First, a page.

Historically, the Democrats’ belief in the leading role of the state has also been used to justify an interventionist policy abroad. Leaving aside the adventures of President Theodor Roosevelt, a Republican, Democrats have been responsible for all the wars waged by the US abroad until President George W Bush’s decision to topple the Taliban in Afghanistan and Saddam Hussein in Iraq. (Another exception was President Ronald Reagan’s mini-operation in Grenada.)
Differences between the two parties are not limited to narrative and history. There are also sociological differences. The Democrats are strong in the two extreme ends of the income spectrum, the poorest and the richest, while Republicans heavily rely on middle classes and the wealthy. Democrats attract more college graduates than Republicans and enjoy greater support among cultural elites and the media. Apart from Catholics who remain evenly divided between the two parties, Democrats’ greatest appeal is to secular segments of society while Republicans do better among Christian communities.
The differences even have a geographical dimension. Democrats do better in most states that board on the oceans, the Great lakes, the major rivers and any other important body of water. (One exception is Texas which, nevertheless, was a Democrat bastion until the 1980s). Republicans do better in hinterland states. While Democrats dominate in big cities, Republicans are the party of the suburbs, medium and small cities, and rural areas.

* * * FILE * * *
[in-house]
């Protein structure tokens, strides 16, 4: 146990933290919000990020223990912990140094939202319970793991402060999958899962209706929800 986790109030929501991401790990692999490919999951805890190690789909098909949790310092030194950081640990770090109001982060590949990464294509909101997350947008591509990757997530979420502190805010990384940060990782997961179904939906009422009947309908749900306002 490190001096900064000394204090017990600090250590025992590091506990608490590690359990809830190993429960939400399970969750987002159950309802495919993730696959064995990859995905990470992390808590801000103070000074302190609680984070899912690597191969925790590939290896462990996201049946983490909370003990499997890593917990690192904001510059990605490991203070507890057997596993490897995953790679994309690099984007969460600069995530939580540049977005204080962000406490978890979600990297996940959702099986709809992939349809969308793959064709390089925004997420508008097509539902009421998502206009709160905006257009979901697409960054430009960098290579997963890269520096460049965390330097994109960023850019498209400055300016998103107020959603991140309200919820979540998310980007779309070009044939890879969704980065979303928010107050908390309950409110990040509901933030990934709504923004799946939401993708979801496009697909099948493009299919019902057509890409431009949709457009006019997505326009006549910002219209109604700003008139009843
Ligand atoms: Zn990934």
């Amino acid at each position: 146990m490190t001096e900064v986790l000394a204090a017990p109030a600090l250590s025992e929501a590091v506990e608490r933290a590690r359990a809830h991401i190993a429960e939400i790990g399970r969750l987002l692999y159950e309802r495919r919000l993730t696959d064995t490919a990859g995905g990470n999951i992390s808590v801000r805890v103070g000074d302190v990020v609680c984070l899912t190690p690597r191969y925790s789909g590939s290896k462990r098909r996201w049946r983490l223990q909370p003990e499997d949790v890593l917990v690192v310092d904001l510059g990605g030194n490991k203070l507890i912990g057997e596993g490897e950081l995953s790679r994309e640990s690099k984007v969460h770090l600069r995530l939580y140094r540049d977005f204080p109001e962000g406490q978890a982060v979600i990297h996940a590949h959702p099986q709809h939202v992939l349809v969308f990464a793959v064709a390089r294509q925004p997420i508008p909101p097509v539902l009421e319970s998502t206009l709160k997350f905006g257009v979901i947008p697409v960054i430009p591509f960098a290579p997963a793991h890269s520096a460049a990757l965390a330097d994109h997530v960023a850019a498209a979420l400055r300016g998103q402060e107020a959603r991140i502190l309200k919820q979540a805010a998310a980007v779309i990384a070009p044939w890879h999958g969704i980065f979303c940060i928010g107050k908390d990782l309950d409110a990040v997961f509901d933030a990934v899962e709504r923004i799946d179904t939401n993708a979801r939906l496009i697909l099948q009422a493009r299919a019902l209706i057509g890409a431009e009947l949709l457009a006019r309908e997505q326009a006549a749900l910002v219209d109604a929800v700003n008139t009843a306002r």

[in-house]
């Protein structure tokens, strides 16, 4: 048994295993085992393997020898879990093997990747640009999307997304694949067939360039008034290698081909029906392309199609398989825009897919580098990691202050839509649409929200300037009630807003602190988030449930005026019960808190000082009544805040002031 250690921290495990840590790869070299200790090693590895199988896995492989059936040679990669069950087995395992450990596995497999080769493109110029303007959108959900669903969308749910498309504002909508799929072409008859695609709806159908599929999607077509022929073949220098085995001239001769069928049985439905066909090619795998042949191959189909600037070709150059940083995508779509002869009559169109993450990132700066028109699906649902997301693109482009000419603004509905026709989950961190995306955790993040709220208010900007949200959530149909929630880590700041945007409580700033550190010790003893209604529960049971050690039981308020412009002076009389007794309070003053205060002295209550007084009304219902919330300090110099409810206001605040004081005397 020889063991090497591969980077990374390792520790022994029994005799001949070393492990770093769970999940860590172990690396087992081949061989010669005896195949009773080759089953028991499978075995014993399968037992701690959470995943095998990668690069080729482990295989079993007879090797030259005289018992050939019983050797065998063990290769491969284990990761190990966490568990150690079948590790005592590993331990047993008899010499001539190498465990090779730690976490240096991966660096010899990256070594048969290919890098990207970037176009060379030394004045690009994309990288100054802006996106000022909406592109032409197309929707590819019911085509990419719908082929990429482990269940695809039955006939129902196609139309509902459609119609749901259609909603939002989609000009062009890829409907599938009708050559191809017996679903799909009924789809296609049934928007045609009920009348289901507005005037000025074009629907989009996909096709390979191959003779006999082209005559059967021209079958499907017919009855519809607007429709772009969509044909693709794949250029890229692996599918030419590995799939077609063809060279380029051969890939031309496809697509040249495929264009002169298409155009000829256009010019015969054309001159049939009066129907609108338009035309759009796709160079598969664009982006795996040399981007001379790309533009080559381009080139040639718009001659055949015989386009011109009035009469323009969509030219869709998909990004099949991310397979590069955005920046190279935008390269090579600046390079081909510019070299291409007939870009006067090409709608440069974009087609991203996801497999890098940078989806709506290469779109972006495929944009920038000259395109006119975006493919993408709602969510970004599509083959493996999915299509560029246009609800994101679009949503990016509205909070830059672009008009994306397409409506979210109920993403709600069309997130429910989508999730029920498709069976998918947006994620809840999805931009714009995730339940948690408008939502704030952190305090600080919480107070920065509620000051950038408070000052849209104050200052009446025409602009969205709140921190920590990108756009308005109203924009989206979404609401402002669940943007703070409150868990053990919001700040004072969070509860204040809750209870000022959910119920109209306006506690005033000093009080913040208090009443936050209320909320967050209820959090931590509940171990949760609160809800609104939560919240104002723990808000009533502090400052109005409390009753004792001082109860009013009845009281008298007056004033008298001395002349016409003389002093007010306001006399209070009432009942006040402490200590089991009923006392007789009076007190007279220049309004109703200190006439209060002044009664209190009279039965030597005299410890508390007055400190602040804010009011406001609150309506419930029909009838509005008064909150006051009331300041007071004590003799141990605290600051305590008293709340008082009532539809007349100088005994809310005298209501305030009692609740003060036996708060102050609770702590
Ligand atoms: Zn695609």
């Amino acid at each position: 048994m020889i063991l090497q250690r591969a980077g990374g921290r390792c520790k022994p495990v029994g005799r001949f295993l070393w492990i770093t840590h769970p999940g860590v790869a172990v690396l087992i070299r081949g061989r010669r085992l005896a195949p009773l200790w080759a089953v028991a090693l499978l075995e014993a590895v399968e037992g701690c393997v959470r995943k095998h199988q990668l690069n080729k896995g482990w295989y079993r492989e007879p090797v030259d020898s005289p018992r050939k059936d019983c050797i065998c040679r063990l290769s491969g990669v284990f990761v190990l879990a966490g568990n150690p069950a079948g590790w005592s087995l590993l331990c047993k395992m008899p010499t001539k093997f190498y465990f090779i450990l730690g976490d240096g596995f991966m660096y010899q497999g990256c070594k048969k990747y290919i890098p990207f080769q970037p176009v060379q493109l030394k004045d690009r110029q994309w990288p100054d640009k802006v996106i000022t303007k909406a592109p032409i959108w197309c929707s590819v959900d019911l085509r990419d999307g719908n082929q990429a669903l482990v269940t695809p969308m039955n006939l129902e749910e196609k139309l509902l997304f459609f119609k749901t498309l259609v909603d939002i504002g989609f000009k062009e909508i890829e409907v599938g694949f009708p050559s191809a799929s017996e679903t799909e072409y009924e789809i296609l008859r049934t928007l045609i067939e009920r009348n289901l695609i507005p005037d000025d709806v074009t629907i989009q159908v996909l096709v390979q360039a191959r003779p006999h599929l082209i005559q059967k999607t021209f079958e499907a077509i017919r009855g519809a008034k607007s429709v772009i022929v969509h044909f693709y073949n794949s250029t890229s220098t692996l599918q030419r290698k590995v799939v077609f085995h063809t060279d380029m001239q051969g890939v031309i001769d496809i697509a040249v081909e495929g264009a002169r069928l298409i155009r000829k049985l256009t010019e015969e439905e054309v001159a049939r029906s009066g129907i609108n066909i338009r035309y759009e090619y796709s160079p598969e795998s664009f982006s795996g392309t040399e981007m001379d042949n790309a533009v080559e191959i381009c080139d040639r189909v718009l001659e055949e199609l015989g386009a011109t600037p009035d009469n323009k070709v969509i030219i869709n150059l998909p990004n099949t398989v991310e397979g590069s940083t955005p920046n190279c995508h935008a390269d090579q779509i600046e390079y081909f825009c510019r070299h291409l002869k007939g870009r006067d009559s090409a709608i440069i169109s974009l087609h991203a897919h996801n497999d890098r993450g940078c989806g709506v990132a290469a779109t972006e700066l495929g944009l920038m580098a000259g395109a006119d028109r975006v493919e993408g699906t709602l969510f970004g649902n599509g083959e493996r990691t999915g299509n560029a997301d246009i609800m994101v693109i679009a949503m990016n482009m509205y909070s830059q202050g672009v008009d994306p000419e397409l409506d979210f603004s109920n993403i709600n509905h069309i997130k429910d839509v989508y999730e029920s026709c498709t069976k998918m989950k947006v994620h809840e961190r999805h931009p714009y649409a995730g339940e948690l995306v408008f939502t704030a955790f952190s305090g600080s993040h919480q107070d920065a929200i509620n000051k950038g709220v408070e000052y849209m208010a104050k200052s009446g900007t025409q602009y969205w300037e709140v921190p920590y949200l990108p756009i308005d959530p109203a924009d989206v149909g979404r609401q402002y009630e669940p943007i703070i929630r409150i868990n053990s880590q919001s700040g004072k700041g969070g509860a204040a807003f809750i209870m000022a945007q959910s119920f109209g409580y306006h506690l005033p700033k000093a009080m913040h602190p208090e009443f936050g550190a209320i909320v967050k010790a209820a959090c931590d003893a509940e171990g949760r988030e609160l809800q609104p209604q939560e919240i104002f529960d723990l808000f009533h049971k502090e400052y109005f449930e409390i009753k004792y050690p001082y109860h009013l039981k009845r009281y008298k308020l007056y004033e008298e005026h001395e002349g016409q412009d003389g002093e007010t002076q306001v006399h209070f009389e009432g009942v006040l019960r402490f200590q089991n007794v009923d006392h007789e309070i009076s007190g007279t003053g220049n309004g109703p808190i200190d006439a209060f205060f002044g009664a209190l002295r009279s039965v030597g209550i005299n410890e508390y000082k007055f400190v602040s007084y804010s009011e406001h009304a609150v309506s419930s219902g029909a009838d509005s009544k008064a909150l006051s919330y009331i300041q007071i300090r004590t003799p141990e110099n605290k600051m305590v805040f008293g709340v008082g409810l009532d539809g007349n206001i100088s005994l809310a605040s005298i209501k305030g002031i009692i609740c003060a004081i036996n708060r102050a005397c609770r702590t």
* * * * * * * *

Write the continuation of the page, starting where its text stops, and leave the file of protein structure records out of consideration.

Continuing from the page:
Over the past decades Democrats have created a solid support base of ethnic and religious minorities. African-Americans (12 percent of the electorate), Hispanics (12 percent), Jews (2 percent), Muslims (2 percent) and Native Americans (1 percent) vote overwhelmingly Democrat.
In contrast, Republicans enjoy overwhelming support only among Asian-Americans (2 percent), Central and East European recent immigrants (1.2 percent), and Irano-Americans (0.5 percent).
Thus, thanks to a united front of minorities, a Democrat presidential nominee starts with almost 40 percent of the votes he or she needs to win. It is no surprise that Mrs. Clinton is trying to re-energize that electoral base by branding the Republicans as crypto-racists who dream of avenging Obama’s election. (The fact that Obama is only half African by descent is conveniently forgotten; what matters is how he looks!)
Having spent ten days touring five states recently, I could discern two important facts in this election.
The first is that national security is making a comeback as a major concern. In that context, Democrats get poor marks without Republicans being able, at least so far, to benefit. Many people I talked to readily admitted that Obama’s foreign policy has been a disaster, at least, rudderless. And, yet, most seem to share his claim that the choice is between doing nothing and full scale invasion of other countries, something that few Americans would want at this juncture. No Republican nominee could win the foreign policy debate without showing convincingly that a third choice is both possible and desirable.
The second fact is that a Hillary Clinton-Jeb Bush duel remains far from certain. This election remains open to surprises.